Transportation systems in New York City are critically important for millions of people. Beyond MTA subways and yellow cabs, commuters and travelers rely on regional commuter rail and the MTA’s bus network to get in and around the city. The past five years has seen bike sharing programs and on-demand transportation burst onto New York’s transportation scene.
These were all topics of conversation at the second Transit Techies NYC Meetup, held at Intersection HQ in Hudson Yards. Approximately 100 Transit Techies gathered to discuss and learn how technology can make these transportation systems better in NYC. After a solid dinner spread featuring dessert from Baked by Melissa, we settled in for four scheduled talks. Here’s a quick recap of the event!
LIRR signal data
Will Fisher from the MTA explained how the Long Island Railroad (LIRR) is working with legacy rail signal systems to better inform staff and customers about current train performance. The LIRR is the busiest commuter rail network in the country and has, over time, accumulated many interconnected systems to manage rail signals. Signals and interlockings are controlled by seven systems, implemented by various vendors at various times.
The LIRR is in a predicament: some of these critical systems are no longer maintained and can’t be modified to add features or extract data. Legacy systems can be difficult to work with and the LIRR has been forced to get creative.
To solve this problem, Will’s team is working on a program that uses optical character recognition (OCR) to glean track data from a real-time graphical user interface (GUI). Then, track segments and interlockings are modeled as nodes in a graph; this graph can then be used to calculate and report performance data, such as expected arrival times.
Destination recommender for on-demand mobility
Assel Dimitriyeva, a graduate student at NYU, presented next about building a dynamic recommendation engine to improve on-demand mobility solutions. Elderly or disabled citizens who cannot access conventional public transit rely on paratransit mobility services (e.g. Access-a-Ride in NYC) to travel around cities. On-demand paratransit services are extremely expensive and making them more efficient could mean affordable mobility for these citizens.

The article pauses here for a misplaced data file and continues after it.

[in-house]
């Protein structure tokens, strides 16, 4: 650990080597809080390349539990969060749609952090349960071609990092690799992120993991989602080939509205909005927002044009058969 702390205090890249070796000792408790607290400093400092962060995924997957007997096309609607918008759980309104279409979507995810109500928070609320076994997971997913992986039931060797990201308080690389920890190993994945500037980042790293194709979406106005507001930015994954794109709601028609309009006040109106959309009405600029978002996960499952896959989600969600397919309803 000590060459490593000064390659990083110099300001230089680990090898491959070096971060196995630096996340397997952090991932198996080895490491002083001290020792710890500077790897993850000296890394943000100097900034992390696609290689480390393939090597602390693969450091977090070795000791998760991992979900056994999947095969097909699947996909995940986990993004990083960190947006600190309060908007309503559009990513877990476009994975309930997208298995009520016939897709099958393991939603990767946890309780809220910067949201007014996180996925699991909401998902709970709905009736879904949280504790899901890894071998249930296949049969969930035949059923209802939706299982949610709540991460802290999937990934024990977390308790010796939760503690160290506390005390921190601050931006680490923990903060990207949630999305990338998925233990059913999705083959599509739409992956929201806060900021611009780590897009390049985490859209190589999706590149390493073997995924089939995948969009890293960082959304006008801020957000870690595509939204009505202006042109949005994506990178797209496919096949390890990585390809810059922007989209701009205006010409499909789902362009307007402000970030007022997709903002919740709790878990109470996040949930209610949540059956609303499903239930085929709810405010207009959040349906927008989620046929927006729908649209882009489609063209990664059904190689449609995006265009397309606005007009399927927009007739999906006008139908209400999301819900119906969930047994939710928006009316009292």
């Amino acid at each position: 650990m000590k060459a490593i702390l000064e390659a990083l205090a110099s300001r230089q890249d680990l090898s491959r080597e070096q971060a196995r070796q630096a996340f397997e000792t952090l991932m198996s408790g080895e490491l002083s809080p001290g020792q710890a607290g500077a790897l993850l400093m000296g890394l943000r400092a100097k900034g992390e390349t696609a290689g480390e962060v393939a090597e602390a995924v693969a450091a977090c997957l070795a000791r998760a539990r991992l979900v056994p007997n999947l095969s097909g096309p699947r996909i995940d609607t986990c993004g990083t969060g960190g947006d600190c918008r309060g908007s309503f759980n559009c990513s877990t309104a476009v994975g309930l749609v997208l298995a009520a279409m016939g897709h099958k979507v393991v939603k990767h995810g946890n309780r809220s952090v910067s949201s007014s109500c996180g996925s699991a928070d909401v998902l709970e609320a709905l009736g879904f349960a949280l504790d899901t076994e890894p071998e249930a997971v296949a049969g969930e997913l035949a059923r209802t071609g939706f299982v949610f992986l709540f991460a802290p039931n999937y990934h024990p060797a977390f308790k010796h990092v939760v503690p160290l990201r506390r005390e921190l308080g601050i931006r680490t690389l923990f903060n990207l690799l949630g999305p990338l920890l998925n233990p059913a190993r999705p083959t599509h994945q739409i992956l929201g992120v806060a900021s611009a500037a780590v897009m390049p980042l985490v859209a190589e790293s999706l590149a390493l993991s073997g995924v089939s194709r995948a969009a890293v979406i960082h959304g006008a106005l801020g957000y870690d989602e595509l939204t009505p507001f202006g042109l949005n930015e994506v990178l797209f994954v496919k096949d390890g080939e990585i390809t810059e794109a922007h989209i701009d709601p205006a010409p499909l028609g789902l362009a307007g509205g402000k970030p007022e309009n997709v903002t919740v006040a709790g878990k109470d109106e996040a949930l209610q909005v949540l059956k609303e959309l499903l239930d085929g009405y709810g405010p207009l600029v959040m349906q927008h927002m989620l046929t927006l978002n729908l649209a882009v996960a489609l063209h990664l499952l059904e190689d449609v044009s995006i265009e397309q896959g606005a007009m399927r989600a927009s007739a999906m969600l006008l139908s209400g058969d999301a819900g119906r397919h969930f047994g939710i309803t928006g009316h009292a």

Assel’s project recommends alternative, closer destinations for users of paratransit services using a multi-armed bandit (MAB) approach and Yelp data. Dynamically recommending similar destinations closer to a user can reduce distance traveled and cost. Considering a set of users traveling to a set of destinations, the problem is modeled using MAB. Then, Yelp data provides destinations as input to a contextually-aware recommender engine that solves the MAB problem and recommends relevant alternative destinations.
Bike Inspector by Motivate
Alex Hill, David Bromwich, and Josselin Philippe from Motivate, a major bike share operator in 9 US cities, presented an internal tool called Bike Inspector. Across all programs, including Citi Bike in NYC, Motivate (recently acquired by Lyft) is responsible for 30,000+ bikes, which need to be kept safe and operational for riders. These bikes need to be serviced periodically, or when a rider reports a problem.
Motivate’s bike mechanics then have to service these bikes in the field or their in-house shop; locating, inspecting, and repairing bikes across large cities was a big logistical challenge. Bike Inspector, initially developed by Josselin Philippe while he was a mechanic, provides an intuitive map interface for bike mechanics to use in the field. They can see which docks contain bikes in need of service, diagnose issues, and report repairs all within Bike Inspector.
With Bike Inspector, Motivate can dispatch mechanics more efficiently to docks with bikes that need repairs or inspections. Bike Inspector is in currently in beta in NYC.
Data-driven advocacy for better NYC buses
Mary Buchanan from Transit Center discussed how New Yorkers have joined forces to advocate for better buses in NYC. A quarter of New Yorkers do not live within walking distance of a subway station and rely on buses to get around. Unfortunately, ridership has been steadily declining for years, possibly due to ride sharing services winning customers. As ridership goes down, funding decreases which causes service to worsen, pushing ridership even lower in a vicious cycle.
The Bus Turnaround Coalition, a group of New Yorkers working with Transit Center, are using data to fight against poor bus service. The Coalition uses real-time bus data from the MTA to compute speed, on-time performance and headway for bus lines in NYC. They use these metrics to generate report cards on the bus system, assigning a letter grade (A-F) to each bus line. According to their methodology, 183 of the 246 (74%) bus routes get either a D or F grade.
If you’d like to support the Bus Turnaround Coalition, learn more about helping out the #BusTurnaround campaign here.
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Check out my recap of the first Transit Techies NYC Meetup: